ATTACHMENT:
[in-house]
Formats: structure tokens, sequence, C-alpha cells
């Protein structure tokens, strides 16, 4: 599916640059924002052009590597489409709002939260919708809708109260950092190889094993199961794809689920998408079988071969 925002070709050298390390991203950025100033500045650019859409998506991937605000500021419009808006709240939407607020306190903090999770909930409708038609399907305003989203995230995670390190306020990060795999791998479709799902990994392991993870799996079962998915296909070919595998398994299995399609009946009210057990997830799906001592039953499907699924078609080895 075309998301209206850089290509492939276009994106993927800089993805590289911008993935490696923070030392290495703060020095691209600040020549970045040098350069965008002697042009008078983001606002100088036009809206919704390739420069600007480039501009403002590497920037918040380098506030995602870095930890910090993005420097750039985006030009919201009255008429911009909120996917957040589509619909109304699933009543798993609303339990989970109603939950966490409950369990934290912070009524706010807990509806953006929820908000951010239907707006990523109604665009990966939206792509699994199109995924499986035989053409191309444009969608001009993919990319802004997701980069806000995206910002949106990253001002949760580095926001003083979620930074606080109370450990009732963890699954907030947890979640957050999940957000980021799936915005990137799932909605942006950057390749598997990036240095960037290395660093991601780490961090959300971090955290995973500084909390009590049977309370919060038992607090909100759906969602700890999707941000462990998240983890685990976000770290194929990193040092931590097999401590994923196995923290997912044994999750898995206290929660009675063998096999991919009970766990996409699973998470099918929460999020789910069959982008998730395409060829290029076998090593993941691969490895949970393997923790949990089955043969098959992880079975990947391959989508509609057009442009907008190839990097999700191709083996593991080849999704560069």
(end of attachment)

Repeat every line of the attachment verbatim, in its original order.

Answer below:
[in-house]
Formats: structure tokens, sequence, C-alpha cells
């Protein structure tokens, strides 16, 4: 599916640059924002052009590597489409709002939260919708809708109260950092190889094993199961794809689920998408079988071969 925002070709050298390390991203950025100033500045650019859409998506991937605000500021419009808006709240939407607020306190903090999770909930409708038609399907305003989203995230995670390190306020990060795999791998479709799902990994392991993870799996079962998915296909070919595998398994299995399609009946009210057990997830799906001592039953499907699924078609080895 075309998301209206850089290509492939276009994106993927800089993805590289911008993935490696923070030392290495703060020095691209600040020549970045040098350069965008002697042009008078983001606002100088036009809206919704390739420069600007480039501009403002590497920037918040380098506030995602870095930890910090993005420097750039985006030009919201009255008429911009909120996917957040589509619909109304699933009543798993609303339990989970109603939950966490409950369990934290912070009524706010807990509806953006929820908000951010239907707006990523109604665009990966939206792509699994199109995924499986035989053409191309444009969608001009993919990319802004997701980069806000995206910002949106990253001002949760580095926001003083979620930074606080109370450990009732963890699954907030947890979640957050999940957000980021799936915005990137799932909605942006950057390749598997990036240095960037290395660093991601780490961090959300971090955290995973500084909390009590049977309370919060038992607090909100759906969602700890999707941000462990998240983890685990976000770290194929990193040092931590097999401590994923196995923290997912044994999750898995206290929660009675063998096999991919009970766990996409699973998470099918929460999020789910069959982008998730395409060829290029076998090593993941691969490895949970393997923790949990089955043969098959992880079975990947391959989508509609057009442009907008190839990097999700191709083996593991080849999704560069």